When WSH is compared to WH composites, the silane treatment resulted in clearer improvements in fiber separation, homogeneity and dispersion, which may be partly attributed to the elimination of a portion of the cell wall component, as seen in Table 2. Though ASH composites show similar observation as AH composites at 30% fiber loading, at 50 wt.% the composites present more homogenous fibers and fewer voids. As previously reported [10], there is a poor fiber wetting by the PLA matrix at 50 wt.% fiber content. Hence, the effective condensation of the siloxane layer on the fiber surface following silane modification improved the fiber/matrix adhesion more visibly at the higher fiber content.

3.3. Moisture Adsorption Properties

Figure 6a presents the measured and predicted adsorption isotherms for the neat PLA and the 30 wt.% reinforced composites while Figure 6b presents the outcome at 50% fiber loading. All samples displayed similar patterns in the form of sigmoidal shapes, classified as a type II isotherm, synonymous with cellulose-based materials [25]. Generally, the neat PLA remained significantly unaffected by the changing humidity conditions while the moisture adsorption decreases with fiber treatment and increased with the fiber contents. The highest EMC of 11.76% (at 95% RH) was displayed by UH (50 wt.%), which was significantly decreased by 18% following alkali pre-treatment and 16% with combined alkali and silane treatments. For 30 wt.% composites, there was no notable difference in the outcome for AH and ASH, though at 50 wt.%, a 13% meaningful reduction in EMC was achieved for ASH composites.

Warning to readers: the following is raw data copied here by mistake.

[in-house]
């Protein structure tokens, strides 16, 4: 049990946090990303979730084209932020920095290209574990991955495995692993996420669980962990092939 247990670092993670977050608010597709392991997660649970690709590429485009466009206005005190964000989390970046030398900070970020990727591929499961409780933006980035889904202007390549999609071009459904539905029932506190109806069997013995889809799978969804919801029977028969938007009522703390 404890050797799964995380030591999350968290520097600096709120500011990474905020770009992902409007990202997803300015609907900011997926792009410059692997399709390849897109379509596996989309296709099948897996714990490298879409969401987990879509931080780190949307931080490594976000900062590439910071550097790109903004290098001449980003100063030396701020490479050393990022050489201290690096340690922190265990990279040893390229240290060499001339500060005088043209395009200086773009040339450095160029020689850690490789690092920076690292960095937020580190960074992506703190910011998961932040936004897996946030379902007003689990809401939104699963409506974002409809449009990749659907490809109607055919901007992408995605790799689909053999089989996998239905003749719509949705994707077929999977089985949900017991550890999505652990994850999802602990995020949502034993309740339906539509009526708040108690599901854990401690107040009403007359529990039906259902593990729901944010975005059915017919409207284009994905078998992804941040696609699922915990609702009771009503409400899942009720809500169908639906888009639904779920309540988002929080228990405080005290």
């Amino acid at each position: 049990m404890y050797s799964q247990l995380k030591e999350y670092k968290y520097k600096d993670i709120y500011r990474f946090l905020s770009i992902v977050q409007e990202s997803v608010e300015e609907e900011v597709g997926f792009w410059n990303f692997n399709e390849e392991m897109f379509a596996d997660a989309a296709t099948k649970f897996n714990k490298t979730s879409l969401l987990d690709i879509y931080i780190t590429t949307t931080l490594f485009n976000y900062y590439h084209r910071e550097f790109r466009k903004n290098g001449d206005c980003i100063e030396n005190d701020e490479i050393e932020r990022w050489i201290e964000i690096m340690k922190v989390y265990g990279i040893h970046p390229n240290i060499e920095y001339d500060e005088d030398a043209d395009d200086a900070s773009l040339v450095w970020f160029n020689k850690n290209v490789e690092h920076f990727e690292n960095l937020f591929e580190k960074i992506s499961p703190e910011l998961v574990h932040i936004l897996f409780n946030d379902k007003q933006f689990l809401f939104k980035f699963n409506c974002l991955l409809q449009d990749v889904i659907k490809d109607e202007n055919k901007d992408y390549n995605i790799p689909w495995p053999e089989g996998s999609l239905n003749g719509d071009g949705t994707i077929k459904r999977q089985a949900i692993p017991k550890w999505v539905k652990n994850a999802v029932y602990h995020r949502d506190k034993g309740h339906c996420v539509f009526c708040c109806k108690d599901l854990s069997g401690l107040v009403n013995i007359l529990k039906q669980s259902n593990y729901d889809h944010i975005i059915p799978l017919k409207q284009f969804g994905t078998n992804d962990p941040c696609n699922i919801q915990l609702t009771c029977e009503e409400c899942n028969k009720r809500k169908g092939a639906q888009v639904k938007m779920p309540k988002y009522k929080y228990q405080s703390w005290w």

To complete Figure 6, Table 4 shows the difference of the results at 95% RH and the level of significance according to the ANOVA analysis. The most essential outcomes are by the chemically treated hemp fiber-reinforced composites, showing low P-values.